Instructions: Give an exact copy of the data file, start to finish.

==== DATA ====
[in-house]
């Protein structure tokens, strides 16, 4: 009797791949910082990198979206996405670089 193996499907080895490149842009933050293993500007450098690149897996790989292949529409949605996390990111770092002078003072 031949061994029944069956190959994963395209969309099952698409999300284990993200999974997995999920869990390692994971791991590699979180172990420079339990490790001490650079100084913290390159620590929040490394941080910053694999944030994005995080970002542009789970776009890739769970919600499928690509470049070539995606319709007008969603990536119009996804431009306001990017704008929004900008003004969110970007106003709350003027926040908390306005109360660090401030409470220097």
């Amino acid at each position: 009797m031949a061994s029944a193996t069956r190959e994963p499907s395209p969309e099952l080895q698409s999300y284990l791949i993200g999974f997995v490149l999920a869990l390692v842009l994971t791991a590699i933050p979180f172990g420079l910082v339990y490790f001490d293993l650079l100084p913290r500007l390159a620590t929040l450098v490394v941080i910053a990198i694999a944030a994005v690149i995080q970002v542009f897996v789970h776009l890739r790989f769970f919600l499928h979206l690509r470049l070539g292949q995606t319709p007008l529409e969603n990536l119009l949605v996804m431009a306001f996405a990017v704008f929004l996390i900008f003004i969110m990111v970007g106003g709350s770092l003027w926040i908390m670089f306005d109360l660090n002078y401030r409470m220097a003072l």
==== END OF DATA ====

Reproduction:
[in-house]
């Protein structure tokens, strides 16, 4: 009797791949910082990198979206996405670089 193996499907080895490149842009933050293993500007450098690149897996790989292949529409949605996390990111770092002078003072 031949061994029944069956190959994963395209969309099952698409999300284990993200999974997995999920869990390692994971791991590699979180172990420079339990490790001490650079100084913290390159620590929040490394941080910053694999944030994005995080970002542009789970776009890739769970919600499928690509470049070539995606319709007008969603990536119009996804431009306001990017704008929004900008003004969110970007106003709350003027926040908390306005109360660090401030409470220097």
């Amino acid at each position: 009797m031949a061994s029944a193996t069956r190959e994963p499907s395209p969309e099952l080895q698409s999300y284990l791949i993200g999974f997995v490149l999920a869990l390692v842009l994971t791991a590699i933050p979180f172990g420079l910082v339990y490790f001490d293993l650079l100084p913290r500007l390159a620590t929040l450098v490394v941080i910053a990198i694999a944030a994005v690149i995080q970002v542009f897996v789970h776009l890739r790989f769970f919600l499928h979206l690509r470049l070539g292949q995606t319709p007008l529409e969603n990536l119009l949605v996804m431009a306001f996405a990017v704008f929004l996390i900008f003004i969110m990111v970007g106003g709350s770092l003027w926040i908390m670089f306005d109360l660090n002078y401030r409470m220097a003072l």